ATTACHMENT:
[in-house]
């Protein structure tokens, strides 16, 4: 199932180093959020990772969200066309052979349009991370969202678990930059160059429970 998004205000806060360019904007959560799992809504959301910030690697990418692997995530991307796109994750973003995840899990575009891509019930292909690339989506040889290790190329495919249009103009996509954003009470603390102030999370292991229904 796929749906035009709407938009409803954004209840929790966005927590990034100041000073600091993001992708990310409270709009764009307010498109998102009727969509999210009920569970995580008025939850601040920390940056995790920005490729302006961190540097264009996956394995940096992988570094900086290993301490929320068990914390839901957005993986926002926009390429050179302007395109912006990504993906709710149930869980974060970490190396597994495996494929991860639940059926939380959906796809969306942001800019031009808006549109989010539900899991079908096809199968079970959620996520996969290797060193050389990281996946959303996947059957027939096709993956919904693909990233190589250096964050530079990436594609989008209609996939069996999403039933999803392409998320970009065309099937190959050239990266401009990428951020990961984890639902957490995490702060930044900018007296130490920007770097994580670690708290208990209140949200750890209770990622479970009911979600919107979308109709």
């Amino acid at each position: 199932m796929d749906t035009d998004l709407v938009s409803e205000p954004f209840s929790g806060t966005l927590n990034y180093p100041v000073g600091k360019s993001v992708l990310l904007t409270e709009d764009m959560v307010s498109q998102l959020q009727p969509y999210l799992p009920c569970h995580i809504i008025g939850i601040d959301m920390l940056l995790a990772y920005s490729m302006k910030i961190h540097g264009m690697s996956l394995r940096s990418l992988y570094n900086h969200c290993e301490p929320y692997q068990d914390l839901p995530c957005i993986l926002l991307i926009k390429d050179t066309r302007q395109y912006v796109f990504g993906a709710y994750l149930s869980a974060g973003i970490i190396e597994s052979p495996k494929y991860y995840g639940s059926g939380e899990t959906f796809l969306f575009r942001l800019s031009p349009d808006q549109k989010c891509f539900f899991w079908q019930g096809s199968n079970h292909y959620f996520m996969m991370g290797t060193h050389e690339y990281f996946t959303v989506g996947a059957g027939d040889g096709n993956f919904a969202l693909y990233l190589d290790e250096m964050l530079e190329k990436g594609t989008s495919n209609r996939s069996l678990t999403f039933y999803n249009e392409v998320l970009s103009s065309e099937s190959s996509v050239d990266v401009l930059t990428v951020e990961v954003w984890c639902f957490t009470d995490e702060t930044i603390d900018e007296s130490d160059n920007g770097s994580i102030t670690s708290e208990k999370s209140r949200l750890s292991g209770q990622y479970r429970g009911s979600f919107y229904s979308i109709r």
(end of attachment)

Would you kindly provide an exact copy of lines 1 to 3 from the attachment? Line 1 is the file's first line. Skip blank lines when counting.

[in-house]
């Protein structure tokens, strides 16, 4: 199932180093959020990772969200066309052979349009991370969202678990930059160059429970 998004205000806060360019904007959560799992809504959301910030690697990418692997995530991307796109994750973003995840899990575009891509019930292909690339989506040889290790190329495919249009103009996509954003009470603390102030999370292991229904 796929749906035009709407938009409803954004209840929790966005927590990034100041000073600091993001992708990310409270709009764009307010498109998102009727969509999210009920569970995580008025939850601040920390940056995790920005490729302006961190540097264009996956394995940096992988570094900086290993301490929320068990914390839901957005993986926002926009390429050179302007395109912006990504993906709710149930869980974060970490190396597994495996494929991860639940059926939380959906796809969306942001800019031009808006549109989010539900899991079908096809199968079970959620996520996969290797060193050389990281996946959303996947059957027939096709993956919904693909990233190589250096964050530079990436594609989008209609996939069996999403039933999803392409998320970009065309099937190959050239990266401009990428951020990961984890639902957490995490702060930044900018007296130490920007770097994580670690708290208990209140949200750890209770990622479970009911979600919107979308109709």
């Amino acid at each position: 199932m796929d749906t035009d998004l709407v938009s409803e205000p954004f209840s929790g806060t966005l927590n990034y180093p100041v000073g600091k360019s993001v992708l990310l904007t409270e709009d764009m959560v307010s498109q998102l959020q009727p969509y999210l799992p009920c569970h995580i809504i008025g939850i601040d959301m920390l940056l995790a990772y920005s490729m302006k910030i961190h540097g264009m690697s996956l394995r940096s990418l992988y570094n900086h969200c290993e301490p929320y692997q068990d914390l839901p995530c957005i993986l926002l991307i926009k390429d050179t066309r302007q395109y912006v796109f990504g993906a709710y994750l149930s869980a974060g973003i970490i190396e597994s052979p495996k494929y991860y995840g639940s059926g939380e899990t959906f796809l969306f575009r942001l800019s031009p349009d808006q549109k989010c891509f539900f899991w079908q019930g096809s199968n079970h292909y959620f996520m996969m991370g290797t060193h050389e690339y990281f996946t959303v989506g996947a059957g027939d040889g096709n993956f919904a969202l693909y990233l190589d290790e250096m964050l530079e190329k990436g594609t989008s495919n209609r996939s069996l678990t999403f039933y999803n249009e392409v998320l970009s103009s065309e099937s190959s996509v050239d990266v401009l930059t990428v951020e990961v954003w984890c639902f957490t009470d995490e702060t930044i603390d900018e007296s130490d160059n920007g770097s994580i102030t670690s708290e208990k999370s209140r949200l750890s292991g209770q990622y479970r429970g009911s979600f919107y229904s979308i109709r």